As chaplain of Morris Hall, Lawrenceville, Father Angelo Amaral is accustomed to seeing a daily stream of family members and friends visit loved ones in the Catholic, multi-level health care complex that serves the senior population.

But ever since visitors were prohibited from having contact with residents due to coronavirus restrictions, Father Amaral has observed other ways loved ones are communicating.

“It’s been beautiful,” he said of seeing the expressions on the faces of family members and residents as they conversate in new ways, such as talking on phones while being separated by a glass panel or borrowing iPads from staff members.

Most moving, he said, is seeing second-floor residents talk out their windows to their loved ones in the parking lot below.

Then there’s technology, as is the case for Stephanie Pratico, whose mother has late-stage Alzheimer’s disease. Pratico, of St. Ann Parish, Lawrenceville, spoke to her mom via a video call during Holy Week.

“She was able to see my face and hear my voice through the iPad,” Pratico said. “I could tell by how her face lit up that she knew it was me..”

New Way of Life

Morris Hall staff have been diligent in safeguarding the nearly 230 people residing in St. Mary Assisted Living, St. Joseph Skilled Nursing Center and Morris Hall Meadows, especially as its residents are at an advanced age, or have compromised immune systems or existing health issues.

“They are in their rooms, and they stay in their rooms,” Ellen Petroski, administrator and chief operating officer of Morris Hall, said of the residents.

In addition, residents can’t gather in a group setting, such as for meals. Masses have been suspended.

The staff wear face masks, frequently wash their hands, use hand sanitizers and practice social distancing, except for when providing necessary health care. Plus, staff test anyone with respiratory symptoms for COVID-19.

Father Amaral continues to visit residents in their rooms, though he takes numerous precautions. He has his temperature checked upon arrival, keeps a safe distance, and wears a mask and gown. He also limits his personal outings – for the most part, staying put in his quarters at Villa Vianney, the diocesan residence for retired priests.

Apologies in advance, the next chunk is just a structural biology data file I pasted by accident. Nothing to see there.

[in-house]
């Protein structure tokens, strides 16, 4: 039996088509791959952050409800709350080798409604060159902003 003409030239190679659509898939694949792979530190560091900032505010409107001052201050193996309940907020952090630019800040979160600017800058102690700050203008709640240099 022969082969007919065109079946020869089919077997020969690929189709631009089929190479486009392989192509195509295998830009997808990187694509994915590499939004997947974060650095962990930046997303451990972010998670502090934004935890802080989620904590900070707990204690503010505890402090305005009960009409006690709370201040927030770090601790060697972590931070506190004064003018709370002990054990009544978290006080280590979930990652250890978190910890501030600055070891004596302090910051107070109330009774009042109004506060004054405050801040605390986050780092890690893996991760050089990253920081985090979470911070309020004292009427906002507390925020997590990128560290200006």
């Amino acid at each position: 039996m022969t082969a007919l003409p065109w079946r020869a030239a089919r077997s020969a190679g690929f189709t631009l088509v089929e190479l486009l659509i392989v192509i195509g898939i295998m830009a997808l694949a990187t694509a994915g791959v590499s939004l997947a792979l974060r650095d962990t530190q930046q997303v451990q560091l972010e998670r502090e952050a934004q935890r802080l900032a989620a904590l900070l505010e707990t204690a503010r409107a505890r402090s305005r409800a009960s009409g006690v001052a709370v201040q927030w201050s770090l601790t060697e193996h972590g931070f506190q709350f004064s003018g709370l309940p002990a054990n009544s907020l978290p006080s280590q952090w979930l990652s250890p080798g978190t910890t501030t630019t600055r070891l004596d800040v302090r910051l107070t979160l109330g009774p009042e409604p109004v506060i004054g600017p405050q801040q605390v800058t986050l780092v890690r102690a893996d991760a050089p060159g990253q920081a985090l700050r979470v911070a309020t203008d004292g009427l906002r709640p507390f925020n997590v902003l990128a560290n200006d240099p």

Although residents can’t currently receive the Eucharist, Father Amaral said it’s his prayer that they know the “presence of God is with them.”

Alleviating Fears

The impact of the virus is of great concern to the residents’ loved ones, who are “very, very anxious, and understandably so,” Petroski said. “They feel so helpless.”

Petroski said she tries to allay family members’ anxieties by sending daily emails that include updates on COVID-19 developments and safety measures being implemented by Morris Hall.

“The families see the emails as a lifeline in helping to keep them connected with their loved ones,” she said, adding that she also includes a Scripture verse that she hopes family members find comforting.

“We are doing the best we can do with what we have,” Petroski said.

Pratico said she finds tremendous comfort in Petroski’s daily emails. “[They] consistently remind me of how blessed we are for those who give of themselves each day so that my mom and all those in the care of Morris Hall have what they need to be cared for in our absence, every day.”

She admitted that one of her greatest fears is that if her mother were to pass, “I would not able to be with her.”

That’s where faith comes in. “My only comfort comes from knowing that God has his hand on her,” Pratico said.

Father Amaral, too, confided that it’s been difficult having to scale down his visits to Morris Hall. “Now, I can’t be with them as much. I’m praying that God will help me deal with these circumstances. I need to learn to be patient, have faith in God and give God the space to handle this situation in his time, not mine.”